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Nickelback reacts to intense hatred for the band in new documentary: 'It really sucked'

Nickelback is one of the most successful — and also derided — rock bands of the modern era, and the band poignantly opens up about the years-long mockery they've endured for over two decades.

"Nobody picks up a guitar to be the most hated band in the world," member Ryan Peake says of widespread audience criticism in the new documentary Hate to Love: Nickelback, which world-premiered Friday at the 2023 Toronto International Film Festival. "It doesn't feel great."

Peake's children agree, as they make a brief appearance in the film to talk about how the band's reception impacted them. "Everyone hated the band," Peake's son, Dax, notes. "So, everyone hated us."

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Mike Kroeger, brother of lead singer Chad Kroeger, recalls that "it really sucked in the beginning," with the film detailing harsh realities for the Canadian band, including countless internet memes making light of everything from the band's music to Chad's hair. Mike also notes that his sibling has "thin skin," and that the ridicule took a heavy toll on him when it began.

Drummer Daniel Adair says he remembers Chad "blowing up" in a dressing room over the pushback while the band was on a prior tour, and that he experienced people rolling down car windows and shouting "f--- you" at him as they drove by.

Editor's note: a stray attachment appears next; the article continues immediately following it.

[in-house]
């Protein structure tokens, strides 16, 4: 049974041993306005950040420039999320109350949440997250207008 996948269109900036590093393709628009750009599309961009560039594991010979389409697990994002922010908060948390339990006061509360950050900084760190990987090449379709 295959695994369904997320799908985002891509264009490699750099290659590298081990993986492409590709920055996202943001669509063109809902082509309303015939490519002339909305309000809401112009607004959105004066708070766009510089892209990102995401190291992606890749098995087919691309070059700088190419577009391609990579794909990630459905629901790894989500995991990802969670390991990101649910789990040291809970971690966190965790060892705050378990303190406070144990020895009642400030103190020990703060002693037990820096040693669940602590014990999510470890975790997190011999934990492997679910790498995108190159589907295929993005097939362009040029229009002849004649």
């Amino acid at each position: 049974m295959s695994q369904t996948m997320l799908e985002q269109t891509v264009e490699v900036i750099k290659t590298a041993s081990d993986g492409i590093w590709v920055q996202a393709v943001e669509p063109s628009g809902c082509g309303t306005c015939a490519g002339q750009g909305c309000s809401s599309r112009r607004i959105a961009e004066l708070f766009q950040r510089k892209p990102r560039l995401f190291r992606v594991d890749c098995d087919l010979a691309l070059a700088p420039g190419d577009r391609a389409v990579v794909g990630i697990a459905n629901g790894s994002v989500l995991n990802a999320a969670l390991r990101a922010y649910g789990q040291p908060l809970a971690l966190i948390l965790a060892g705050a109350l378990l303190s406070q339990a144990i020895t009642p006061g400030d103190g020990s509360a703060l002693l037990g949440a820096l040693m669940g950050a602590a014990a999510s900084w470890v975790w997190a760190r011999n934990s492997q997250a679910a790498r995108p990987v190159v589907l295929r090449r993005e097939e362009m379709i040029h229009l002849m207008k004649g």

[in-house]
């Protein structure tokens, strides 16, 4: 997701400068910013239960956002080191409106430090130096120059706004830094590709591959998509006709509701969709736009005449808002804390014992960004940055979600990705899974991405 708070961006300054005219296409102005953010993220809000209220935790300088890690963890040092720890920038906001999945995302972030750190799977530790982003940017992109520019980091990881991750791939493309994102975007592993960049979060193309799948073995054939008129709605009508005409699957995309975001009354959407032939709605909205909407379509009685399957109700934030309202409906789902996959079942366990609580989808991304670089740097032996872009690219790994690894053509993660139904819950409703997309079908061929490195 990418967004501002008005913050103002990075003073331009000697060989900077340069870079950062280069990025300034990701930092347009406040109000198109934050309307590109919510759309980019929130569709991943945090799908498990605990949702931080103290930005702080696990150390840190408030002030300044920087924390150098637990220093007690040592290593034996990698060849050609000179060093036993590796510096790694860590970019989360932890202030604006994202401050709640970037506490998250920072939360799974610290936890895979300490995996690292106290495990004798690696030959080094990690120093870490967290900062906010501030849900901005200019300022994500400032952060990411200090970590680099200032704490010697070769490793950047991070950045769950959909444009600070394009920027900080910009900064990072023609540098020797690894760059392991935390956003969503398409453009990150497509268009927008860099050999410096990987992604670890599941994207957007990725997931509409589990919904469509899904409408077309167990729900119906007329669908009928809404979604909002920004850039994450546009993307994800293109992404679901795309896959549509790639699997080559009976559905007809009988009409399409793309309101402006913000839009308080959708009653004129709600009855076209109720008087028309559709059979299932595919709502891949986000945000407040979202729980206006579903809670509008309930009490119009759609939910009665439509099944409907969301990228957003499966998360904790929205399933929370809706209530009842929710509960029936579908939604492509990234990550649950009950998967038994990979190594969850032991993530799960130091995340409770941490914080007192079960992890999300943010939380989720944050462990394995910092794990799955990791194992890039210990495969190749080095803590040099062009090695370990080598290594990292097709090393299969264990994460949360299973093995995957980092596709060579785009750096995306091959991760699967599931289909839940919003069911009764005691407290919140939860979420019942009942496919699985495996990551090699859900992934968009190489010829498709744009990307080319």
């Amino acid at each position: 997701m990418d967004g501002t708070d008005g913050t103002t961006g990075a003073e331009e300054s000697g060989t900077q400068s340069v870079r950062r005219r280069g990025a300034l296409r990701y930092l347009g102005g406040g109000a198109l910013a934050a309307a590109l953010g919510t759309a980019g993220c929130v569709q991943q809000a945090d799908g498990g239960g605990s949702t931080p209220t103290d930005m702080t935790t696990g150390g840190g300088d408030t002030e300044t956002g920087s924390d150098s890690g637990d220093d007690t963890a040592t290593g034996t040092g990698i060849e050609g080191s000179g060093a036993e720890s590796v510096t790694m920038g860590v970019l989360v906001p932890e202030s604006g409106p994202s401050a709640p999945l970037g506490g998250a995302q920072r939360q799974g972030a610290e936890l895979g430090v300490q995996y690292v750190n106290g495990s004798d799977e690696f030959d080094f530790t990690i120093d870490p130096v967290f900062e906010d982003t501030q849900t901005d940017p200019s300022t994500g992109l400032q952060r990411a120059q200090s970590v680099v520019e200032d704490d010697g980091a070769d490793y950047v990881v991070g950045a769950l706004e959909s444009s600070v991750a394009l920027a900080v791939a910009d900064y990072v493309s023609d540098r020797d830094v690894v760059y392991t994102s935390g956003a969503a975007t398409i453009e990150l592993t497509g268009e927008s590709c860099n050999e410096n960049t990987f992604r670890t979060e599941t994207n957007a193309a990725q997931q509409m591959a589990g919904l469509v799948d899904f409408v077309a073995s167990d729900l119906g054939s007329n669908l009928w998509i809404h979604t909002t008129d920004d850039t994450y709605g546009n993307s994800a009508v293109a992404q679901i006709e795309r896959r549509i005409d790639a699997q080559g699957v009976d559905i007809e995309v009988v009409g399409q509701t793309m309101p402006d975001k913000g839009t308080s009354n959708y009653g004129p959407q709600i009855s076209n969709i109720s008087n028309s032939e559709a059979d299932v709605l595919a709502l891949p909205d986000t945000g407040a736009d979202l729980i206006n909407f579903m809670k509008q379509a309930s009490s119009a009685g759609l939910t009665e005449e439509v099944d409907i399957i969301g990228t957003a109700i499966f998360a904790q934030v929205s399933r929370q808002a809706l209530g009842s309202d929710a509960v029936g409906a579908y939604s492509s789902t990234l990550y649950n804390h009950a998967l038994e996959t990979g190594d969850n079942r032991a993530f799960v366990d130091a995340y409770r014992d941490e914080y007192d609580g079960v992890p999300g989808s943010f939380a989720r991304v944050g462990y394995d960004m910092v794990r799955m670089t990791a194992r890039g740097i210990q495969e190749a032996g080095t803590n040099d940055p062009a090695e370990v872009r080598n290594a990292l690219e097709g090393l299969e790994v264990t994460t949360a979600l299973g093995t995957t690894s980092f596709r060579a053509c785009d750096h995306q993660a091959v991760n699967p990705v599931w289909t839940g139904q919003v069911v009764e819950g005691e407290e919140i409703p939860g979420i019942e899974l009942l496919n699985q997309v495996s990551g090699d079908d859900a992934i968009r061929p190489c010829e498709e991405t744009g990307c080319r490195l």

Ryan Peake, Daniel Adair, Chad Kroeger and Mike Kroeger of Nickelback attend the "Hate to Love: Nickelback" premiere during the 2023 Toronto International Film Festival at Roy Thomson Hall on September 08, 2023 in Toronto, Ontario.
Ryan Peake, Daniel Adair, Chad Kroeger and Mike Kroeger of Nickelback attend the "Hate to Love: Nickelback" premiere during the 2023 Toronto International Film Festival at Roy Thomson Hall on September 08, 2023 in Toronto, Ontario.

Michael Loccisano/Getty Images Nickelback at the TIFF world premiere of 'Hate to Love: Nickelback' documentary.

Mike speculates that a lot of that flak comes from the band's sometimes featherweight lyrics, though he stands by their discography because "sometimes people want to hear vacuous, dumb s---" on the radio.

"I play Nickelback songs for Nickelback fans," Chad ultimately concludes in the movie. "I don't have to try to win anybody over."

Directed by Leigh Brooks, Hate to Love: Nickelback also charts the band's rise to prominence as they move from playing small-town venues in Canada to sold-out arenas around the world. It also touches on several emotional low points for the band, including the departure of former band member Ryan Vikedal, Mike's nearly fatal stroke, as well as Adair almost quitting the group over struggles with a frightening neurological condition.

Hate to Love: Nickelback does not yet have distribution, but screenings continue this weekend at TIFF. Watch the full conversation above.

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